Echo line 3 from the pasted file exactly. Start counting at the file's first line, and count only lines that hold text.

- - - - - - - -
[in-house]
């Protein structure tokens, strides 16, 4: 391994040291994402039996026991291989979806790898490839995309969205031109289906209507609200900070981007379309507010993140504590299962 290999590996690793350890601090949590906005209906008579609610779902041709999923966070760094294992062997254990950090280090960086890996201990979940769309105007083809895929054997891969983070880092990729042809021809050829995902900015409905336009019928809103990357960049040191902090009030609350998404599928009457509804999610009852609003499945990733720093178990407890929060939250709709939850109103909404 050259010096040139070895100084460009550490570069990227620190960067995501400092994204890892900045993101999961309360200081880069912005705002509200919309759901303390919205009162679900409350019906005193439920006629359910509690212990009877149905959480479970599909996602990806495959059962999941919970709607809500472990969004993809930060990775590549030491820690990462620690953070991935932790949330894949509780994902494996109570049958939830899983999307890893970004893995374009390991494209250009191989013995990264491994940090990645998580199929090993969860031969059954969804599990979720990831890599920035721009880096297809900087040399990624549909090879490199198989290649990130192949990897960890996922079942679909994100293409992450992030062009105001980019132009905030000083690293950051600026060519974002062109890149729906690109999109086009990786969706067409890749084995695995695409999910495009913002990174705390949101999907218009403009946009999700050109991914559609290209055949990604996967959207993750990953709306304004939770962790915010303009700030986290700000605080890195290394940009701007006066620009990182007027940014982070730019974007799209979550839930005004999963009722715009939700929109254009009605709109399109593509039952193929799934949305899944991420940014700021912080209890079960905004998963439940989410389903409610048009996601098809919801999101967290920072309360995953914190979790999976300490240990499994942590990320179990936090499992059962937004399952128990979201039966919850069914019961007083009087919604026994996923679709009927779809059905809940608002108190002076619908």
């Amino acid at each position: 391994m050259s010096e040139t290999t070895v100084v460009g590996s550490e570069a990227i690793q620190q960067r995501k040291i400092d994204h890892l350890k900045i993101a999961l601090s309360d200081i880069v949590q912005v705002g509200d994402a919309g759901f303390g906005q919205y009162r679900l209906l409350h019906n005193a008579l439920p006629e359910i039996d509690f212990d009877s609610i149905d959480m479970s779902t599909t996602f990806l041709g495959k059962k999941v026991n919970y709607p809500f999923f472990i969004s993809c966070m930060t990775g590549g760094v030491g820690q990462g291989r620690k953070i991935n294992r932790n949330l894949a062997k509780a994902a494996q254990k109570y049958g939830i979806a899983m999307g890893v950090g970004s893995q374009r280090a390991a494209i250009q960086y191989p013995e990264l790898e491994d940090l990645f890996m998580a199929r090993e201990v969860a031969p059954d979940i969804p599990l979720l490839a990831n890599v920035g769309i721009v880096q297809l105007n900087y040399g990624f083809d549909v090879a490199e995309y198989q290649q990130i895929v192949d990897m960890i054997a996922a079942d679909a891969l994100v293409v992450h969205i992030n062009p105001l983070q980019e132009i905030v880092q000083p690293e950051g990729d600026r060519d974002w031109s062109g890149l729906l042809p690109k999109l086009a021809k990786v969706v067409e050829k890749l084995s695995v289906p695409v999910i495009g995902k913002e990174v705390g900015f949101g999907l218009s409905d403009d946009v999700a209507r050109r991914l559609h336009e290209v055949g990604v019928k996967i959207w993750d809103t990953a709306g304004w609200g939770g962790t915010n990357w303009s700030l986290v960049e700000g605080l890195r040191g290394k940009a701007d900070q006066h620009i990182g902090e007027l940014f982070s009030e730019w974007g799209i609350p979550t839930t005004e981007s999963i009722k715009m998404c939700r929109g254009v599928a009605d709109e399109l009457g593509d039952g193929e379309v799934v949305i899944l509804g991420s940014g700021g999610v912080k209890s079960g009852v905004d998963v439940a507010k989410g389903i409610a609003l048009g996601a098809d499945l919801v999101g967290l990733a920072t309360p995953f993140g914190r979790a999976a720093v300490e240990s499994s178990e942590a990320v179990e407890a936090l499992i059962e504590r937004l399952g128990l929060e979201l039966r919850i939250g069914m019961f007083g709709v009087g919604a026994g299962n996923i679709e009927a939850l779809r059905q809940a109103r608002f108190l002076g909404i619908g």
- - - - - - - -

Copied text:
């Amino acid at each position: 391994m050259s010096e040139t290999t070895v100084v460009g590996s550490e570069a990227i690793q620190q960067r995501k040291i400092d994204h890892l350890k900045i993101a999961l601090s309360d200081i880069v949590q912005v705002g509200d994402a919309g759901f303390g906005q919205y009162r679900l209906l409350h019906n005193a008579l439920p006629e359910i039996d509690f212990d009877s609610i149905d959480m479970s779902t599909t996602f990806l041709g495959k059962k999941v026991n919970y709607p809500f999923f472990i969004s993809c966070m930060t990775g590549g760094v030491g820690q990462g291989r620690k953070i991935n294992r932790n949330l894949a062997k509780a994902a494996q254990k109570y049958g939830i979806a899983m999307g890893v950090g970004s893995q374009r280090a390991a494209i250009q960086y191989p013995e990264l790898e491994d940090l990645f890996m998580a199929r090993e201990v969860a031969p059954d979940i969804p599990l979720l490839a990831n890599v920035g769309i721009v880096q297809l105007n900087y040399g990624f083809d549909v090879a490199e995309y198989q290649q990130i895929v192949d990897m960890i054997a996922a079942d679909a891969l994100v293409v992450h969205i992030n062009p105001l983070q980019e132009i905030v880092q000083p690293e950051g990729d600026r060519d974002w031109s062109g890149l729906l042809p690109k999109l086009a021809k990786v969706v067409e050829k890749l084995s695995v289906p695409v999910i495009g995902k913002e990174v705390g900015f949101g999907l218009s409905d403009d946009v999700a209507r050109r991914l559609h336009e290209v055949g990604v019928k996967i959207w993750d809103t990953a709306g304004w609200g939770g962790t915010n990357w303009s700030l986290v960049e700000g605080l890195r040191g290394k940009a701007d900070q006066h620009i990182g902090e007027l940014f982070s009030e730019w974007g799209i609350p979550t839930t005004e981007s999963i009722k715009m998404c939700r929109g254009v599928a009605d709109e399109l009457g593509d039952g193929e379309v799934v949305i899944l509804g991420s940014g700021g999610v912080k209890s079960g009852v905004d998963v439940a507010k989410g389903i409610a609003l048009g996601a098809d499945l919801v999101g967290l990733a920072t309360p995953f993140g914190r979790a999976a720093v300490e240990s499994s178990e942590a990320v179990e407890a936090l499992i059962e504590r937004l399952g128990l929060e979201l039966r919850i939250g069914m019961f007083g709709v009087g919604a026994g299962n996923i679709e009927a939850l779809r059905q809940a109103r608002f108190l002076g909404i619908g």